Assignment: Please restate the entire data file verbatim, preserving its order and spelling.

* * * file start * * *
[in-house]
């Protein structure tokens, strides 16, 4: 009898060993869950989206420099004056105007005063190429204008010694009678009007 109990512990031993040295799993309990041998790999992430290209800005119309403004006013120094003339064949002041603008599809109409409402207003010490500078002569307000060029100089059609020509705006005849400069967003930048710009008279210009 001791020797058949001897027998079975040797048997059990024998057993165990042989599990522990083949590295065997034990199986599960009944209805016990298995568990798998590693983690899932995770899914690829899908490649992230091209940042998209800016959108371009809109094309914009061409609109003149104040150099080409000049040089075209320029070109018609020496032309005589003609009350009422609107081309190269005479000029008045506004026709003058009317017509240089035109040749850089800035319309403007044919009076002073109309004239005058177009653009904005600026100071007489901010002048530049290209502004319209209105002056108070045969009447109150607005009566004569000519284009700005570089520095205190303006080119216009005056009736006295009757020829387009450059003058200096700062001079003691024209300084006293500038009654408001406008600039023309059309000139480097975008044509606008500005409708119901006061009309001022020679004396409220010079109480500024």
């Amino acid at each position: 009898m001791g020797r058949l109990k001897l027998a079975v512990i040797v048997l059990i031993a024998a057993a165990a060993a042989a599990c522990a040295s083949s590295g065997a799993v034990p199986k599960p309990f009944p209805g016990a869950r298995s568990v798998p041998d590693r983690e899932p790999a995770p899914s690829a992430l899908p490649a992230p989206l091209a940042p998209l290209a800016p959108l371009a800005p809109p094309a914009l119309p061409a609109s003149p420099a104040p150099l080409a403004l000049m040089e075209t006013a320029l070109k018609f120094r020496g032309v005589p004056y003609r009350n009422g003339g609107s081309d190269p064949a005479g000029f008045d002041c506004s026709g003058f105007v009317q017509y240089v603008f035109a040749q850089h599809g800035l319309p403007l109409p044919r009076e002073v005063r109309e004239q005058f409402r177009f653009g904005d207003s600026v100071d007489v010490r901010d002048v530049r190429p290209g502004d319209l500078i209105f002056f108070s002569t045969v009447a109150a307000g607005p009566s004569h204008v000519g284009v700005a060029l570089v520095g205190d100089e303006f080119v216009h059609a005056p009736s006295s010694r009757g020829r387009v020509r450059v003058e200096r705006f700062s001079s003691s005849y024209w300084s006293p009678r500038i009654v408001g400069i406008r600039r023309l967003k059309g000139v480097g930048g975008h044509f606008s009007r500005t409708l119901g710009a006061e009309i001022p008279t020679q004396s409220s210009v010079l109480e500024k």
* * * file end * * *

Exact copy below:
[in-house]
């Protein structure tokens, strides 16, 4: 009898060993869950989206420099004056105007005063190429204008010694009678009007 109990512990031993040295799993309990041998790999992430290209800005119309403004006013120094003339064949002041603008599809109409409402207003010490500078002569307000060029100089059609020509705006005849400069967003930048710009008279210009 001791020797058949001897027998079975040797048997059990024998057993165990042989599990522990083949590295065997034990199986599960009944209805016990298995568990798998590693983690899932995770899914690829899908490649992230091209940042998209800016959108371009809109094309914009061409609109003149104040150099080409000049040089075209320029070109018609020496032309005589003609009350009422609107081309190269005479000029008045506004026709003058009317017509240089035109040749850089800035319309403007044919009076002073109309004239005058177009653009904005600026100071007489901010002048530049290209502004319209209105002056108070045969009447109150607005009566004569000519284009700005570089520095205190303006080119216009005056009736006295009757020829387009450059003058200096700062001079003691024209300084006293500038009654408001406008600039023309059309000139480097975008044509606008500005409708119901006061009309001022020679004396409220010079109480500024």
């Amino acid at each position: 009898m001791g020797r058949l109990k001897l027998a079975v512990i040797v048997l059990i031993a024998a057993a165990a060993a042989a599990c522990a040295s083949s590295g065997a799993v034990p199986k599960p309990f009944p209805g016990a869950r298995s568990v798998p041998d590693r983690e899932p790999a995770p899914s690829a992430l899908p490649a992230p989206l091209a940042p998209l290209a800016p959108l371009a800005p809109p094309a914009l119309p061409a609109s003149p420099a104040p150099l080409a403004l000049m040089e075209t006013a320029l070109k018609f120094r020496g032309v005589p004056y003609r009350n009422g003339g609107s081309d190269p064949a005479g000029f008045d002041c506004s026709g003058f105007v009317q017509y240089v603008f035109a040749q850089h599809g800035l319309p403007l109409p044919r009076e002073v005063r109309e004239q005058f409402r177009f653009g904005d207003s600026v100071d007489v010490r901010d002048v530049r190429p290209g502004d319209l500078i209105f002056f108070s002569t045969v009447a109150a307000g607005p009566s004569h204008v000519g284009v700005a060029l570089v520095g205190d100089e303006f080119v216009h059609a005056p009736s006295s010694r009757g020829r387009v020509r450059v003058e200096r705006f700062s001079s003691s005849y024209w300084s006293p009678r500038i009654v408001g400069i406008r600039r023309l967003k059309g000139v480097g930048g975008h044509f606008s009007r500005t409708l119901g710009a006061e009309i001022p008279t020679q004396s409220s210009v010079l109480e500024k």